The America COMPETES Act is moving on to the U.S. Senate after passing out of the House of Representatives last week along mostly party lines.

All but one Democrat voted in favor of the bill, while one Republican broke rank and voted to approve.

The legislation aims in part to repair supply chain issues and decrease America's dependence on foreign markets for critical products, all part of an overall effort to outcompete countries like China.

The roughly $350 billion America COMPETES Act includes $52 billion to boost U.S. semiconductor manufacturing and $45 billion to strengthen the country's supply chain.

The act contains three bills that 8th District Representative Kim Schrier has co-sponsored. One bill, the Ocean Shipping Reform Act, is meant to crack down on international shipping companies.

"They're almost like a cartel." said Schrier, "They have been charging unreasonable fees. There are fees at the ports, and then there are additional fees just for carrying oversees that have increased as much as tenfold during the last year."

Schrier also co-sponsored the Critical Infrastructure Manufacturing Feasibility Act, which looks to identify how the United States can manufacture more goods, and the Data Transparency and Drug Safety Act, a bill that aims to give the Food and Drug Administration the authority to go after companies that provide false information about their products.

Meanwhile, many House Republicans are dragging the America COMPETES package for not doing enough despite its hefty price tag.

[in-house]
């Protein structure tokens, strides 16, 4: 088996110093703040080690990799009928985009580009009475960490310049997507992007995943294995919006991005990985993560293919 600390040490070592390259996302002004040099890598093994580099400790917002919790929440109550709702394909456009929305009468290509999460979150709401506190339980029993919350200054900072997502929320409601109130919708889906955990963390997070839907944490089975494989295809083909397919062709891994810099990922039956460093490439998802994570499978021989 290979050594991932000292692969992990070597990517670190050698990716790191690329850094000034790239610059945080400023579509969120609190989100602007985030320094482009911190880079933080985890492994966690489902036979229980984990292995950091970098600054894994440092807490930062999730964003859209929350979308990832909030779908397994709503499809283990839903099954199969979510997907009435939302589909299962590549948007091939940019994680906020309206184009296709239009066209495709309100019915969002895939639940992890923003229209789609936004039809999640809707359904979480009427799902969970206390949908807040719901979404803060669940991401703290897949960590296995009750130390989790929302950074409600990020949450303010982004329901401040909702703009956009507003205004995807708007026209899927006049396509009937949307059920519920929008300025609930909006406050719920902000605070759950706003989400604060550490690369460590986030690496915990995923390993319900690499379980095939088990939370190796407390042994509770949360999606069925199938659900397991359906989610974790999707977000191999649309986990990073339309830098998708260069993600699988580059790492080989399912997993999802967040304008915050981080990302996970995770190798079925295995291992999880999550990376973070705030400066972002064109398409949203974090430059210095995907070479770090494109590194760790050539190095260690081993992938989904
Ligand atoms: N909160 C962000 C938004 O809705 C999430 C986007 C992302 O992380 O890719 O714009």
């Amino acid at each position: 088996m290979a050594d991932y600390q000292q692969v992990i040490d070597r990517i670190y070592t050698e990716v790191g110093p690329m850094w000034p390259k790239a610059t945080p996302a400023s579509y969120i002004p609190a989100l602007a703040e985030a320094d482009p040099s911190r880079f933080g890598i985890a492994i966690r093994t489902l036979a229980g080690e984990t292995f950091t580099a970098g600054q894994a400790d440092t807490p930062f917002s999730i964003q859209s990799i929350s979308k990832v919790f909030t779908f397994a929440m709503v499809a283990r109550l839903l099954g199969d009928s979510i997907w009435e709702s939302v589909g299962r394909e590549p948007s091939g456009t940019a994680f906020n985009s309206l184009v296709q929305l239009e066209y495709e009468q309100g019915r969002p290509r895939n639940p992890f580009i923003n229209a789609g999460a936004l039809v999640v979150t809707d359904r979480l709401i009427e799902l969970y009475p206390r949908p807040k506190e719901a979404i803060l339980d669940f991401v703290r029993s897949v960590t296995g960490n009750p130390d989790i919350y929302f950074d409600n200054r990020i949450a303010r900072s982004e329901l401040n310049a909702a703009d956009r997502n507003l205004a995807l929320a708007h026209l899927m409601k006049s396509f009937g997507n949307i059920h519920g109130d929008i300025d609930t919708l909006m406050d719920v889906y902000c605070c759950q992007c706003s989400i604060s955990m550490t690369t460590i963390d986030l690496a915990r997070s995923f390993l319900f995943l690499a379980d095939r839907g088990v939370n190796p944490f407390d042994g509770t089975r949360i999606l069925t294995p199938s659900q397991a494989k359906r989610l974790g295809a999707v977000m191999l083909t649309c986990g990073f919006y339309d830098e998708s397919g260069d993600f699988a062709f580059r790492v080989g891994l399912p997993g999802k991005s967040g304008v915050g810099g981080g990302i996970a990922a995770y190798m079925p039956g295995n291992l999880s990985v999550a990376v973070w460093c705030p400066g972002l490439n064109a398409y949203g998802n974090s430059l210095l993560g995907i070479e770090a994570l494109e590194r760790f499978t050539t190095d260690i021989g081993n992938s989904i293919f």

4th District Representative Dan Newhouse says much of the legislation doesn't go toward competing with China and some funds may even end up going to China through payments to the United Nations.

"The senate put together a bill that was bipartisan in nature. It had input from Republicans and Democrats, and I think really got closer to addressing the issue of China and making sure that we can compete on a level playing field with them," stated Newhouse.

The United States Innovation and Competition Act was passed in June of last year in a 68-32 vote.

Newhouse also took issue with the fact that House Republicans were largely left out of the legislative process on America COMPETES and received the package, which is almost 3,000 pages, only a couple of days before it was voted on.

Schrier contends that America COMPETES is the right path forward in dealing with an empowered China.

"Look the way that we out-compete China is by bringing manufacturing home here." said Schrier, "We have the best and the brightest and the best educational institutions. If we can use our brain power and put it together with manufacturing, that is how we out-compete China."

The package now moves on to the Senate. Negotiations for a compromise bill between the House and Senate bills will begin soon.

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